Original Story: amsterdamherald.com
A court has ruled that two cannabis farmers who supplied coffeeshops in Groningen should not be punished because they effectively ran a legitimate business.
The 49-year-old man and his 39-year-old female partner cultivated cannabis on two plantations in Bellingwolde and Bierum. The court heard they used approved biological techniques, paid their electricity bills and even had an arrangement with the tax office. A Sacramento tax lawyer is reviewing the details of this case.
The prosecution service asked for work orders of 180 and 120 hours to be imposed on the couple, but the court decided they should not be penalized despite finding them guilty. Judges found that the plantations were run responsibly and had no links with the criminal fraternity.
The judgment was greeted with applause and cheering from the public gallery.
Campaigners described the judgment as a “groundbreaking” moment for Dutch drugs policy, which coffeeshop owners have been lobbying for decades to reform.
Officially cannabis is illegal, but the sale of small quantities is permitted under tightly controlled conditions in licensed “coffeeshops”. However, production and supply remain outlawed, leaving cannabis cafes no choice but to buy their wares on the black market. A Melbourne business lawyer represent corporations and small businesses in all areas of general business law.
The judges noted: “The fact that the sale of soft drugs from these coffeeshops is tolerated implies that the coffeeshops have suppliers and, by extension, there are cultivators to meet the demand for produce. The policy does not make clear how this process of supply should take place.”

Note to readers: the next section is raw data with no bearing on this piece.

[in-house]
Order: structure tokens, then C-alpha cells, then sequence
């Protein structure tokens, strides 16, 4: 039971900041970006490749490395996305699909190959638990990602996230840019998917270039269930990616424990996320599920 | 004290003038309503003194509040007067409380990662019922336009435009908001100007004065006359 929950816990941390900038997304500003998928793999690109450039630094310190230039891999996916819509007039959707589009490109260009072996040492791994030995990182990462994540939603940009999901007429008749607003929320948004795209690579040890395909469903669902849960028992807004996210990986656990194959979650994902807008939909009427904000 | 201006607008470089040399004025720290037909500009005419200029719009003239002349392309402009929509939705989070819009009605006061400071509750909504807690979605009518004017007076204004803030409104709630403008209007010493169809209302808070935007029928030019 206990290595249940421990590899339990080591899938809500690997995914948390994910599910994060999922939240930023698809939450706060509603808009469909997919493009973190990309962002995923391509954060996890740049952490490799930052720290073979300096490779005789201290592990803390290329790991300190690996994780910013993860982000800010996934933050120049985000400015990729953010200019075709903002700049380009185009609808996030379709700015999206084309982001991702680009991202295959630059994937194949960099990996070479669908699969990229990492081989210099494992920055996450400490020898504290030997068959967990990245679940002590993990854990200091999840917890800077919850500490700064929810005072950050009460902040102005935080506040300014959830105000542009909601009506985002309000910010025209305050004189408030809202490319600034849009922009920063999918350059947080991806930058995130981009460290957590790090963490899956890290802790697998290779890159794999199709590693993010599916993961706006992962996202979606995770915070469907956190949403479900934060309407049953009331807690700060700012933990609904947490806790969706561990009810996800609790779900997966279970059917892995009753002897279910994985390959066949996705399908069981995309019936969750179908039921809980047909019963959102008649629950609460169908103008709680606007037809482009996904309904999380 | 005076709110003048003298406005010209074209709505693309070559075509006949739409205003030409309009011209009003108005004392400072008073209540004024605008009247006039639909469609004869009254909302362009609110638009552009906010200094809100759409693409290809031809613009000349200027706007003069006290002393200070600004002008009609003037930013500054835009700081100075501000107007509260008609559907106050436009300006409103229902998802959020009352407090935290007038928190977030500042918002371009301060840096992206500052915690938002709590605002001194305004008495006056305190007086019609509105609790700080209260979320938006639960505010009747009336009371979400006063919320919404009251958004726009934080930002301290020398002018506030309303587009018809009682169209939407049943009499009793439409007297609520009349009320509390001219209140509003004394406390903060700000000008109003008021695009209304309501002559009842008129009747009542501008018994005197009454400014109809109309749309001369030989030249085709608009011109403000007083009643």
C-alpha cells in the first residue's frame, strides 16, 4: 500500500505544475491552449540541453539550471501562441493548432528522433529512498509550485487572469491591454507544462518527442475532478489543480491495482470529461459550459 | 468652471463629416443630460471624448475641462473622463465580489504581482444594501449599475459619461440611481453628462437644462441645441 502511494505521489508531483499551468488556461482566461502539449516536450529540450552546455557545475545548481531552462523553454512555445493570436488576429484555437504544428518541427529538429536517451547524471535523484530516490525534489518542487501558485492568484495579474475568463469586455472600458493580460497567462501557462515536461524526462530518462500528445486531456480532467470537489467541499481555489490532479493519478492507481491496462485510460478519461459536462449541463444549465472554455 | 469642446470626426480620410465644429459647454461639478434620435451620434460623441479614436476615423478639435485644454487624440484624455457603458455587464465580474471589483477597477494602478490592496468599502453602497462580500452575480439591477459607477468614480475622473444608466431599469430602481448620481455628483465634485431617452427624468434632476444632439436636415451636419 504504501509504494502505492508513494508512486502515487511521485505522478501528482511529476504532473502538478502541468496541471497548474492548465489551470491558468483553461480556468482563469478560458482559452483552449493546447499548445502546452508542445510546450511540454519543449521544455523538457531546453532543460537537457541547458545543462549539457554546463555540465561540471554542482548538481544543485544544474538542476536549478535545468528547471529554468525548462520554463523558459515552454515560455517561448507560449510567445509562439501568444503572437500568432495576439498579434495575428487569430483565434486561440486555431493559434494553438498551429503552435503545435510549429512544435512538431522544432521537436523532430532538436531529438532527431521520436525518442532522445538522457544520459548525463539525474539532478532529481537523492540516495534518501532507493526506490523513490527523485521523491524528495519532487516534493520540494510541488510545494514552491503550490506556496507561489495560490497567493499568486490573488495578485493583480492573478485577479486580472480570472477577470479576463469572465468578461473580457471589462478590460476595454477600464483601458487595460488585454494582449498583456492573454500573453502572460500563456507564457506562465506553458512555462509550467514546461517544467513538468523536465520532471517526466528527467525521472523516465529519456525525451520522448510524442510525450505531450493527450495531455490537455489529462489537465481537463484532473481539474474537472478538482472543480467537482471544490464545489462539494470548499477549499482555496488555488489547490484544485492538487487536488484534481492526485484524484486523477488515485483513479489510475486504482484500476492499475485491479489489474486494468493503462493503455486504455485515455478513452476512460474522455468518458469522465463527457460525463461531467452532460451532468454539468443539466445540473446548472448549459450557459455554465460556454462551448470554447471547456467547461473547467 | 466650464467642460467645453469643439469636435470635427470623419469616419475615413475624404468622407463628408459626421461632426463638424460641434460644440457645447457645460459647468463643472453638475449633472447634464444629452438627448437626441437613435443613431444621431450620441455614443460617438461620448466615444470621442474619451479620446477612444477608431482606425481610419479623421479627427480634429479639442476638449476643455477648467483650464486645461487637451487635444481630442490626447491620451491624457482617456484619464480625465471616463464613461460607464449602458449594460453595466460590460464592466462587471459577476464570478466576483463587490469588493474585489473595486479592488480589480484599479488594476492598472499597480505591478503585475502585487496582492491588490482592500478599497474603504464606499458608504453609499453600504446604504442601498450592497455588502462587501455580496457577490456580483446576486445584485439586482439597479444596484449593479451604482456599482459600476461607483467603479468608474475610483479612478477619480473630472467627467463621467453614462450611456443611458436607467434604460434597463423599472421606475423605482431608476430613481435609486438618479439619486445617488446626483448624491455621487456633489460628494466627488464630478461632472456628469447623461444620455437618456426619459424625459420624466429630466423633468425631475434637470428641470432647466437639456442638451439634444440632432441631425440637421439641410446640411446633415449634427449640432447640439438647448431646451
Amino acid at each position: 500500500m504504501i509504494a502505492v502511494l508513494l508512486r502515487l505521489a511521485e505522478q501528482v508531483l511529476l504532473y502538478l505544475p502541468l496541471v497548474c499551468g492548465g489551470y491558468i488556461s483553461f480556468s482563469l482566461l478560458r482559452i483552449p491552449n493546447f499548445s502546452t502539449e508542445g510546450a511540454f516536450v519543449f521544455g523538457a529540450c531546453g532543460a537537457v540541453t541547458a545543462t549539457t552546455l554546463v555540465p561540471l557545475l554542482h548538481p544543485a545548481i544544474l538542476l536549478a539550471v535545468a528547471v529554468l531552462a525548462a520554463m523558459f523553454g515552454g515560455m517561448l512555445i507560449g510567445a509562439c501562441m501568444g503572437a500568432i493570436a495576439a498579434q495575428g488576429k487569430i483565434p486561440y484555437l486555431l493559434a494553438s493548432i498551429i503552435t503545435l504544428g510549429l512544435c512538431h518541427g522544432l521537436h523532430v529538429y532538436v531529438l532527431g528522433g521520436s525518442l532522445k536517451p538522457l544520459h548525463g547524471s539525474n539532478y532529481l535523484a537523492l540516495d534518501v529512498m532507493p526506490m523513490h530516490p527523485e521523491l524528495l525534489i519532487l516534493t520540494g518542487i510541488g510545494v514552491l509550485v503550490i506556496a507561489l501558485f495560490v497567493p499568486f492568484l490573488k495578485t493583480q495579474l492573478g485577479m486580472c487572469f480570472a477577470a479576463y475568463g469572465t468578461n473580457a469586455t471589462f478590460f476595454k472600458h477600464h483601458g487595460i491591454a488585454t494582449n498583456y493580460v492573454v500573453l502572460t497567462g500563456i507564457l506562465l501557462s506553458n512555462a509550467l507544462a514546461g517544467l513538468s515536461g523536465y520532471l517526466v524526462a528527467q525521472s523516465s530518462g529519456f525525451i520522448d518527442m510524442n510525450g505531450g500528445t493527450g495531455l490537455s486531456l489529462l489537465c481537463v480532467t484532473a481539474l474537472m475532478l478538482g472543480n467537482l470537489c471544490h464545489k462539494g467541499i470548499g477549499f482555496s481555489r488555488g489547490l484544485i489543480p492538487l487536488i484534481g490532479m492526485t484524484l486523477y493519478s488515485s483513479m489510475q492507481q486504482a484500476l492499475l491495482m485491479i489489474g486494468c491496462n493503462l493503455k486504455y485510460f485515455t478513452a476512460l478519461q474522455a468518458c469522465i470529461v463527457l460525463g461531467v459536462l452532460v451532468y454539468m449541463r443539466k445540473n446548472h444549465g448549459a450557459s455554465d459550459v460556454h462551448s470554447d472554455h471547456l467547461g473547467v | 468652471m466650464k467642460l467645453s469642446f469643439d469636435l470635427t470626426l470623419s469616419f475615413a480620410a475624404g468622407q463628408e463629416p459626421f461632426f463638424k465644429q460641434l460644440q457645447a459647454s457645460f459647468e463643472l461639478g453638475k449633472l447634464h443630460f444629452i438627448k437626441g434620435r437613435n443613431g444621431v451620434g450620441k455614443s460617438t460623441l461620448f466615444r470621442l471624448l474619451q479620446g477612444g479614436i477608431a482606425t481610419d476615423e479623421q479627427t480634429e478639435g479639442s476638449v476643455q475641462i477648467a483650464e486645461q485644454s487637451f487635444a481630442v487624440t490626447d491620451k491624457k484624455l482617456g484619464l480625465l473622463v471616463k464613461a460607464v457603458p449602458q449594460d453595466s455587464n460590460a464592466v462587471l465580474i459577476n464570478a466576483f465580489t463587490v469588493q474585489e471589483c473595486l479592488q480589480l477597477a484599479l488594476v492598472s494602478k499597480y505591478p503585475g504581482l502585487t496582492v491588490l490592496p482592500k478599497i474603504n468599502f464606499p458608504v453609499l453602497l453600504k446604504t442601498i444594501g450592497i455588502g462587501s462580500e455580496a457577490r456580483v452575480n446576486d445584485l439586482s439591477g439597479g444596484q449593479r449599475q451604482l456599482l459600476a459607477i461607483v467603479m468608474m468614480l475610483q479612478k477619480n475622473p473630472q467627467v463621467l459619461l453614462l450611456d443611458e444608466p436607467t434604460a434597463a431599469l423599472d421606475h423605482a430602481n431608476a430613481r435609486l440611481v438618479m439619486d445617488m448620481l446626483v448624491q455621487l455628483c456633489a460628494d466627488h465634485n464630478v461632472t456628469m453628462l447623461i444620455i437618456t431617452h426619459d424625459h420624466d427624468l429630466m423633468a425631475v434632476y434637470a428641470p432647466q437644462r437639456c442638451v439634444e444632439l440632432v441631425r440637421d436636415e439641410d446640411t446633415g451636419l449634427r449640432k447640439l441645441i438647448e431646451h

Magda Berndsen, MP for the centrist-liberal D66 party, told NRC: “This decision by the court is groundbreaking, it opens up the back door for the coffeeshops. [Justice] minister Opstelten’s decision to keep cannabis cultivation illegal is now untenable in the light of this judgment.
“Regulating cannabis production is the only solution to most of the problems that municipalities are struggling with. It will bring down the health risks, free up policy capacity for other priorities
But justice minister Ivo Opstelten, in an initial reaction, signaled that the government had no plans to change its policy. He described the judgment as surprising, but explained: “I don’t want to say too much more because I don’t want to tread on the prosecution service’s toes.”
The investigation began in 2009 when police seized more than 2500 plants and eight kilograms of hemp from the two plantations. The couple who ran them chose to contest the case as a “matter of principle”. A Westchester County criminal defense lawyer is following this story closely.
“Prosecuting us is hypocritical,” they told NRC Handelsblad. “Smoking weed is allowed and coffeeshops that sell it are tolerated by the municipality. But anyone who cultivates plants and supplies coffeeshops at the back door is committing an offence. It doesn’t make sense.”
In recent years several municipalities have tried to set up legal supply chains to break the link between coffeeshops and criminality. But the government in The Hague has blocked all attempts to extend the policy of official tolerance to growers.
Last year the city of Utrecht set up its own cannabis growers’ club and asked the ministry of justice for an exemption, but the public health ministry overruled the initiative.